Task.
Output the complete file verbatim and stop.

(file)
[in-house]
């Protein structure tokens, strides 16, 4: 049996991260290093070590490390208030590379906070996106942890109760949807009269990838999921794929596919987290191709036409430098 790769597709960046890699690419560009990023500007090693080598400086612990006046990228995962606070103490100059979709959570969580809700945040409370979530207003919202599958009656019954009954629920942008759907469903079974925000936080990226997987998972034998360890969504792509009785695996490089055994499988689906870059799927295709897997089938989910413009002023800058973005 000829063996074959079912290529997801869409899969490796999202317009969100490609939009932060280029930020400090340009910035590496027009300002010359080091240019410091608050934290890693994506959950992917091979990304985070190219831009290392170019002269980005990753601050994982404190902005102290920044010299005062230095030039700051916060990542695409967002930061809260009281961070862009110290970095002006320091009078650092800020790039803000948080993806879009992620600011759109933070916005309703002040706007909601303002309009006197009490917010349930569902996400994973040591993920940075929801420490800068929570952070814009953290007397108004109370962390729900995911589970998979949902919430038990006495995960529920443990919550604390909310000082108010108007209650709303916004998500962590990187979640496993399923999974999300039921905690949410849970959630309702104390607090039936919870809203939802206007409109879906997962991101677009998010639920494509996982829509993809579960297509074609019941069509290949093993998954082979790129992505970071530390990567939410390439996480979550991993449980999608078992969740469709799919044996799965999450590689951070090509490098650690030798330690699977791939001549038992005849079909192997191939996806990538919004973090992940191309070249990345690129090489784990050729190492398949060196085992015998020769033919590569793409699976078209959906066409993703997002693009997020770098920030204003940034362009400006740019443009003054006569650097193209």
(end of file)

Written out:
[in-house]
């Protein structure tokens, strides 16, 4: 049996991260290093070590490390208030590379906070996106942890109760949807009269990838999921794929596919987290191709036409430098 790769597709960046890699690419560009990023500007090693080598400086612990006046990228995962606070103490100059979709959570969580809700945040409370979530207003919202599958009656019954009954629920942008759907469903079974925000936080990226997987998972034998360890969504792509009785695996490089055994499988689906870059799927295709897997089938989910413009002023800058973005 000829063996074959079912290529997801869409899969490796999202317009969100490609939009932060280029930020400090340009910035590496027009300002010359080091240019410091608050934290890693994506959950992917091979990304985070190219831009290392170019002269980005990753601050994982404190902005102290920044010299005062230095030039700051916060990542695409967002930061809260009281961070862009110290970095002006320091009078650092800020790039803000948080993806879009992620600011759109933070916005309703002040706007909601303002309009006197009490917010349930569902996400994973040591993920940075929801420490800068929570952070814009953290007397108004109370962390729900995911589970998979949902919430038990006495995960529920443990919550604390909310000082108010108007209650709303916004998500962590990187979640496993399923999974999300039921905690949410849970959630309702104390607090039936919870809203939802206007409109879906997962991101677009998010639920494509996982829509993809579960297509074609019941069509290949093993998954082979790129992505970071530390990567939410390439996480979550991993449980999608078992969740469709799919044996799965999450590689951070090509490098650690030798330690699977791939001549038992005849079909192997191939996806990538919004973090992940191309070249990345690129090489784990050729190492398949060196085992015998020769033919590569793409699976078209959906066409993703997002693009997020770098920030204003940034362009400006740019443009003054006569650097193209």